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Precaution to be taken by sub registrar prior to registration of general Power of attorney


W.P.(C) 9445/2017

Through: Mr Ayushman Pandey, Mr.Ruchira Singh and Ms Deepanshi Kumar, Advocates.


GOVT OF NCT OF DELHI ….. Respondent



1. The petitioner has filed the present petition, inter alia, impugning an order dated 24.01.2017 passed by the Sub-Registrar, Vikas Sadan, DDA whereby the request of the petitioners for registering a Power of Attorney in favour of Ms Anjali Sarna (wife of petitioner no.2 and the daughter-in-law of petitioner no.1) was rejected. The petitioners also impugn an order dated 19.07.2017 passed by the District Magistrate and Registrar, whereby the petitioners’ appeal under Section 72 of the Registration Act, 1908, preferred against the impugned order dated 24.01.2017, was rejected.

2. Admittedly, petitioner no.1 and petitioner no.2 are related inasmuch as petitioner no.1 is a mother of petitioner no.2. Both the petitioners are desirous for executing a General Power of Attorney constituting Mrs Anjali Sarna (wife of petitioner no.2) as an attorney for doing certain acts in respect of the property bearing no. 15-C, Victoria Tower, 15th Floor in Raisana Residency, Sector-59, Village Ullahwas, Tehsil – Sohna, District Gurugram, Haryana (hereafter ‘the said property’).

3. By the impugned order dated 24.01.2017, the concerned Sub- Registrar declined to register the Power of Attorney on the ground that the said property was situated outside the jurisdiction of the concerned Sub-Registrar.

4. Aggrieved by the said order, the petitioner filed an appeal under Section 72 of the Registration Act, 1908 pointing out that the petitioners were resident in Delhi and, therefore, were entitled to execute a Power of Attorney in Delhi appointing Mrs Anjali Sarna (who is a blood relative) as their constituted attorney. The petitioners also referred to Section 33 of the Registration Act, 1908 and contended that the a power of attorney can be registered by the principal who, at the time of executing the power of attorney, is residing in any part of India.

5. However, said appeal was also rejected by an order dated 19.07.2017. According to the appellate authority, only a Special Power of Attorney could be registered in terms of the Minutes of the Meeting of the Deputy Commissioners/Additional District Magistrates, Sub Divisional Magistrates and Sub Registrars held on 13.06.2005; and it was not permissible to register a General Power of Attorney.

6. The relevant extract of the Minutes of the said Meeting held on 13.06.2005 are set out below:-

“5. Registration of Special Power of Attorney: Deputy Commissioner (South) sought clarification as to whether Special Power of Attorney in case of blood relation and spouse can be registered for authorizing the attorney to sale the property located outside Delhi. Divisional Commissioner clarified that only Special Power of Attorney should be registered in respect of properties located outside Delhi and in no case General Power of Attorney should be registered. Necessary order/clarification in this regard will be issued.”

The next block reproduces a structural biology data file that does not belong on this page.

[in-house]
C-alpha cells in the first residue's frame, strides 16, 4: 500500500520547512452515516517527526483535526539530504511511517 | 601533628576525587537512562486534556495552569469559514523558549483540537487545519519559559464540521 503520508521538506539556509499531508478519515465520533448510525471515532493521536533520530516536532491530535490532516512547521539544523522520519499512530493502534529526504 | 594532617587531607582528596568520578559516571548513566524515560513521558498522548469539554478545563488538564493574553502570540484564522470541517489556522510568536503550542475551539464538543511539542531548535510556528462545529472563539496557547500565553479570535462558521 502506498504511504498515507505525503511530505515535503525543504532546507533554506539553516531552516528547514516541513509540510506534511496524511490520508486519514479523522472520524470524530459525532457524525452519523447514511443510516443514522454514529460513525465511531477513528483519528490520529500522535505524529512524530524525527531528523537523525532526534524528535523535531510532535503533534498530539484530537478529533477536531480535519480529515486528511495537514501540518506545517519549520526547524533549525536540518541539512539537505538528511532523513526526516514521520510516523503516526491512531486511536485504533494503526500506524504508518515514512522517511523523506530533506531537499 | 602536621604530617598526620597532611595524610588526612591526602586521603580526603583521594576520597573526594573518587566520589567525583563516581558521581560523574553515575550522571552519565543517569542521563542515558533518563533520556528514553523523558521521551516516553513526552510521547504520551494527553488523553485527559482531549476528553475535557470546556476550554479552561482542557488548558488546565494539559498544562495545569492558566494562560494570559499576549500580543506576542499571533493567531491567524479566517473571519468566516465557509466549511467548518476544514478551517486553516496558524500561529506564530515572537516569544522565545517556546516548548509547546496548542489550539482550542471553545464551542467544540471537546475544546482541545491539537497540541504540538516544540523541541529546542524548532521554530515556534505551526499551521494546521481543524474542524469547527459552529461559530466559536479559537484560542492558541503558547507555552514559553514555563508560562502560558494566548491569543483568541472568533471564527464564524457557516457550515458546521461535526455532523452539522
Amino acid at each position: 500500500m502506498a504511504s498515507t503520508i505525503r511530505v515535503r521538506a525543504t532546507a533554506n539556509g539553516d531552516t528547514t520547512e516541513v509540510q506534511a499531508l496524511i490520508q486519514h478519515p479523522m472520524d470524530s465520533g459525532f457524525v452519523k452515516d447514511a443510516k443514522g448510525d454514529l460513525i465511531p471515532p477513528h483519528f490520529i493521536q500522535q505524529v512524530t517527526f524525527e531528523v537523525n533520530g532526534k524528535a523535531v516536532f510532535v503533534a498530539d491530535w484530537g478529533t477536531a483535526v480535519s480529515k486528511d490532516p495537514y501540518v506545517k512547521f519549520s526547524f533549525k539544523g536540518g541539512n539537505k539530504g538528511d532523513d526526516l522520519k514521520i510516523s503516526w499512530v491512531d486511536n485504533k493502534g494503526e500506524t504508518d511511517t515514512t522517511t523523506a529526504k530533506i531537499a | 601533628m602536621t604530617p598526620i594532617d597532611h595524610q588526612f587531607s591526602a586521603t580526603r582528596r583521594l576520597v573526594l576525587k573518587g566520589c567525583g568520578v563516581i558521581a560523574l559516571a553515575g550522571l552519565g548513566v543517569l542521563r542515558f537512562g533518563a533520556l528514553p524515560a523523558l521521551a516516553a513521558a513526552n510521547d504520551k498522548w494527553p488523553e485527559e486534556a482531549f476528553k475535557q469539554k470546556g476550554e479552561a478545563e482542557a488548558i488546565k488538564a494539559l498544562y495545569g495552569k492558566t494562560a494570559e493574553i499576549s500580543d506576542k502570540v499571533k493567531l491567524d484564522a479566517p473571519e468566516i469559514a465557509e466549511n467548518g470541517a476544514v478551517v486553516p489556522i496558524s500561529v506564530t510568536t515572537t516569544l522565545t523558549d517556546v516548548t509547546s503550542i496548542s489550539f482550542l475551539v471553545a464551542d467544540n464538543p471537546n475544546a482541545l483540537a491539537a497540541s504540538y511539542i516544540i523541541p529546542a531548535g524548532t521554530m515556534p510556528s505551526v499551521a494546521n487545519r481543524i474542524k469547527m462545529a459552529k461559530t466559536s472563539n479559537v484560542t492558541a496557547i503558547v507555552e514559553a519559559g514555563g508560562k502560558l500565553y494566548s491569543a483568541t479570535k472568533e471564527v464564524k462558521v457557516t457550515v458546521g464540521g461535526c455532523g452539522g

7. The import of the aforesaid Minutes is not to register the General Power of Attorney which, in fact, amount to transfer of title of the property. There is no bar in a person constituting an agency. There is no prohibition for registering a General Power of Attorney, which is not for any consideration and does not purport to create any interest in the property in favour of the constituted attorney.

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8. At this stage, it is relevant to refer to Section 33 of the Registration Act, 1908, which reads as under:

“33. Power-of-attorney recognizable for purposes of section 32. – (1) For the purposes of section 32, the following powers-of-attorney shall alone be recognised, namely:-
(a) If the principal at the time of executing the power- of-attorney resides in any part of (India) in which this Act is for the time being in force, a power-of-attorney executed before and authenticated by the Registrar or Sub-registrar within whose district of sub-district the principal resides;
(b) If the principal at the time aforesaid (resides in any part of India in which this Act is not in force), a power-of- attorney executed before and authenticated by any Magistrate;
(c) If the principal at the time aforesaid does not resides in (India), a power-of-attorney executed before and authenticated by a Notary Public, or any Court Judge, Magistrate, (Indian) Consul or Vice-Consul, or representative of the Central Government. Provided that the following persons shall not be required to attend at any registration-office or court for the purposes of executing any such power-of-attorney as is mentioned in clause (a) (b) of this section, namely:-
(i) persons who by reason of bodily infirmity are unable without risk or serous inconvenience so to attend;
(ii) persons who are in jail under civil or criminal process; and